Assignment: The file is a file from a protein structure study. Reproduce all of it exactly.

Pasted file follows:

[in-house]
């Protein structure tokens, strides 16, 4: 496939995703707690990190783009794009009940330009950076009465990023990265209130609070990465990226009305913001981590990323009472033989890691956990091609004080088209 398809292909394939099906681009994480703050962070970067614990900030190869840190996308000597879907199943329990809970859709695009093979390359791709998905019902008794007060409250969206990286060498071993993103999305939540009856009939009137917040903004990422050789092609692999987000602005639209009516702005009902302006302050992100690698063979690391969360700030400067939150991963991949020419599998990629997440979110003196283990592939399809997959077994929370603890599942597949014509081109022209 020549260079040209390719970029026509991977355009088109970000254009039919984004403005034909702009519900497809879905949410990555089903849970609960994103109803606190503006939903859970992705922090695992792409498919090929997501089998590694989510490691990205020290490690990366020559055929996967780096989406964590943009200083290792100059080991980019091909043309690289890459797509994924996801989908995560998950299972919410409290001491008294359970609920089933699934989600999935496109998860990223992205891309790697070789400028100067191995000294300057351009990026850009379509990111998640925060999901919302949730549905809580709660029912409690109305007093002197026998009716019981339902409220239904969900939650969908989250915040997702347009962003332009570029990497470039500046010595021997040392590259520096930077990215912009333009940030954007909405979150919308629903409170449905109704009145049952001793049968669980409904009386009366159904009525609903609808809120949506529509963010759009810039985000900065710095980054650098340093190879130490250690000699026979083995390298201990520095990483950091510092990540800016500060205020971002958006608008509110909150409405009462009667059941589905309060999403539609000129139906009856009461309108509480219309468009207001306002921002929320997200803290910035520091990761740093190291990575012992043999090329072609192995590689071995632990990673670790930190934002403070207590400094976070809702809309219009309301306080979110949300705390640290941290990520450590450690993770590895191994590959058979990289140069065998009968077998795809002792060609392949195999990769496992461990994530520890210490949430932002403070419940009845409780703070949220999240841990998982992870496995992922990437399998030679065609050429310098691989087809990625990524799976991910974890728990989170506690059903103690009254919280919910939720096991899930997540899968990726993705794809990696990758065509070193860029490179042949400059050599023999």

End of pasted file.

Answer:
[in-house]
């Protein structure tokens, strides 16, 4: 496939995703707690990190783009794009009940330009950076009465990023990265209130609070990465990226009305913001981590990323009472033989890691956990091609004080088209 398809292909394939099906681009994480703050962070970067614990900030190869840190996308000597879907199943329990809970859709695009093979390359791709998905019902008794007060409250969206990286060498071993993103999305939540009856009939009137917040903004990422050789092609692999987000602005639209009516702005009902302006302050992100690698063979690391969360700030400067939150991963991949020419599998990629997440979110003196283990592939399809997959077994929370603890599942597949014509081109022209 020549260079040209390719970029026509991977355009088109970000254009039919984004403005034909702009519900497809879905949410990555089903849970609960994103109803606190503006939903859970992705922090695992792409498919090929997501089998590694989510490691990205020290490690990366020559055929996967780096989406964590943009200083290792100059080991980019091909043309690289890459797509994924996801989908995560998950299972919410409290001491008294359970609920089933699934989600999935496109998860990223992205891309790697070789400028100067191995000294300057351009990026850009379509990111998640925060999901919302949730549905809580709660029912409690109305007093002197026998009716019981339902409220239904969900939650969908989250915040997702347009962003332009570029990497470039500046010595021997040392590259520096930077990215912009333009940030954007909405979150919308629903409170449905109704009145049952001793049968669980409904009386009366159904009525609903609808809120949506529509963010759009810039985000900065710095980054650098340093190879130490250690000699026979083995390298201990520095990483950091510092990540800016500060205020971002958006608008509110909150409405009462009667059941589905309060999403539609000129139906009856009461309108509480219309468009207001306002921002929320997200803290910035520091990761740093190291990575012992043999090329072609192995590689071995632990990673670790930190934002403070207590400094976070809702809309219009309301306080979110949300705390640290941290990520450590450690993770590895191994590959058979990289140069065998009968077998795809002792060609392949195999990769496992461990994530520890210490949430932002403070419940009845409780703070949220999240841990998982992870496995992922990437399998030679065609050429310098691989087809990625990524799976991910974890728990989170506690059903103690009254919280919910939720096991899930997540899968990726993705794809990696990758065509070193860029490179042949400059050599023999």